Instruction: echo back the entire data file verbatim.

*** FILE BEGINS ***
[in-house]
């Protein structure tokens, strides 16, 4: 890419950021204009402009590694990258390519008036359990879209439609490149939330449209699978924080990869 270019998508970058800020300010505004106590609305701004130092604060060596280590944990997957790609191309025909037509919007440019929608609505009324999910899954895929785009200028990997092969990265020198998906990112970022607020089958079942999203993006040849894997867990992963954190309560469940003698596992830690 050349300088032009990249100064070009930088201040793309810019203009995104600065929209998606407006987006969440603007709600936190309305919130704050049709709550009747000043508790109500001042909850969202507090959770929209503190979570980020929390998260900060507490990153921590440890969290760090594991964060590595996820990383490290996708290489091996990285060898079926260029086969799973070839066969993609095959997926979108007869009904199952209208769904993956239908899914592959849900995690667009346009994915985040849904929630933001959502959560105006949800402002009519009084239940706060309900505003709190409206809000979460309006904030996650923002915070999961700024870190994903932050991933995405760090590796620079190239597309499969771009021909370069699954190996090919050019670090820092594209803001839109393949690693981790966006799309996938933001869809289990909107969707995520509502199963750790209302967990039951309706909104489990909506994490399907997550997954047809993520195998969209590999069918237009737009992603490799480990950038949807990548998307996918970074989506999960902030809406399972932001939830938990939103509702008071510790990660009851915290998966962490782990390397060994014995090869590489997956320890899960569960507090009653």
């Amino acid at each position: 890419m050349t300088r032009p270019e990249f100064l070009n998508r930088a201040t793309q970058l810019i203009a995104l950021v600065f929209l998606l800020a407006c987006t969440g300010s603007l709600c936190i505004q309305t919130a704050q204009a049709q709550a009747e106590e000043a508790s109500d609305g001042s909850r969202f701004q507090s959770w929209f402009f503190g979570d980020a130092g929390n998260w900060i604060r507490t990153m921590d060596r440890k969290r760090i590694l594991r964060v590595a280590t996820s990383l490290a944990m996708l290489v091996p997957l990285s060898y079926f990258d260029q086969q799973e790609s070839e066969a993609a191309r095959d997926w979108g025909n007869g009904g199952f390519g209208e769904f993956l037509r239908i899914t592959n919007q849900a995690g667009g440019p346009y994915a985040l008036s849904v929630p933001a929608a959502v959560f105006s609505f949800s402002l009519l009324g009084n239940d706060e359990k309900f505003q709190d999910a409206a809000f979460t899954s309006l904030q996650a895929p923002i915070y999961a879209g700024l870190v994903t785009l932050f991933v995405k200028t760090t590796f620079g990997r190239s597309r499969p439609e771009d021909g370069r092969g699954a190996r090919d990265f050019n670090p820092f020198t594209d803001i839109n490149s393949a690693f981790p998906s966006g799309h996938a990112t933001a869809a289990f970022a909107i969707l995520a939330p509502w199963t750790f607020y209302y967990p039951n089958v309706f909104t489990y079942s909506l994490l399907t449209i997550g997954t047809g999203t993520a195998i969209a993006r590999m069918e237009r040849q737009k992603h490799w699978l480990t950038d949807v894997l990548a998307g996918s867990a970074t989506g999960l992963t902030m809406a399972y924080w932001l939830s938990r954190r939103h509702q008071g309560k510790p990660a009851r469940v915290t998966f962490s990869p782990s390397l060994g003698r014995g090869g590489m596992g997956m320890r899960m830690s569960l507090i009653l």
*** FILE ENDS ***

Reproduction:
[in-house]
């Protein structure tokens, strides 16, 4: 890419950021204009402009590694990258390519008036359990879209439609490149939330449209699978924080990869 270019998508970058800020300010505004106590609305701004130092604060060596280590944990997957790609191309025909037509919007440019929608609505009324999910899954895929785009200028990997092969990265020198998906990112970022607020089958079942999203993006040849894997867990992963954190309560469940003698596992830690 050349300088032009990249100064070009930088201040793309810019203009995104600065929209998606407006987006969440603007709600936190309305919130704050049709709550009747000043508790109500001042909850969202507090959770929209503190979570980020929390998260900060507490990153921590440890969290760090594991964060590595996820990383490290996708290489091996990285060898079926260029086969799973070839066969993609095959997926979108007869009904199952209208769904993956239908899914592959849900995690667009346009994915985040849904929630933001959502959560105006949800402002009519009084239940706060309900505003709190409206809000979460309006904030996650923002915070999961700024870190994903932050991933995405760090590796620079190239597309499969771009021909370069699954190996090919050019670090820092594209803001839109393949690693981790966006799309996938933001869809289990909107969707995520509502199963750790209302967990039951309706909104489990909506994490399907997550997954047809993520195998969209590999069918237009737009992603490799480990950038949807990548998307996918970074989506999960902030809406399972932001939830938990939103509702008071510790990660009851915290998966962490782990390397060994014995090869590489997956320890899960569960507090009653």
């Amino acid at each position: 890419m050349t300088r032009p270019e990249f100064l070009n998508r930088a201040t793309q970058l810019i203009a995104l950021v600065f929209l998606l800020a407006c987006t969440g300010s603007l709600c936190i505004q309305t919130a704050q204009a049709q709550a009747e106590e000043a508790s109500d609305g001042s909850r969202f701004q507090s959770w929209f402009f503190g979570d980020a130092g929390n998260w900060i604060r507490t990153m921590d060596r440890k969290r760090i590694l594991r964060v590595a280590t996820s990383l490290a944990m996708l290489v091996p997957l990285s060898y079926f990258d260029q086969q799973e790609s070839e066969a993609a191309r095959d997926w979108g025909n007869g009904g199952f390519g209208e769904f993956l037509r239908i899914t592959n919007q849900a995690g667009g440019p346009y994915a985040l008036s849904v929630p933001a929608a959502v959560f105006s609505f949800s402002l009519l009324g009084n239940d706060e359990k309900f505003q709190d999910a409206a809000f979460t899954s309006l904030q996650a895929p923002i915070y999961a879209g700024l870190v994903t785009l932050f991933v995405k200028t760090t590796f620079g990997r190239s597309r499969p439609e771009d021909g370069r092969g699954a190996r090919d990265f050019n670090p820092f020198t594209d803001i839109n490149s393949a690693f981790p998906s966006g799309h996938a990112t933001a869809a289990f970022a909107i969707l995520a939330p509502w199963t750790f607020y209302y967990p039951n089958v309706f909104t489990y079942s909506l994490l399907t449209i997550g997954t047809g999203t993520a195998i969209a993006r590999m069918e237009r040849q737009k992603h490799w699978l480990t950038d949807v894997l990548a998307g996918s867990a970074t989506g999960l992963t902030m809406a399972y924080w932001l939830s938990r954190r939103h509702q008071g309560k510790p990660a009851r469940v915290t998966f962490s990869p782990s390397l060994g003698r014995g090869g590489m596992g997956m320890r899960m830690s569960l507090i009653l």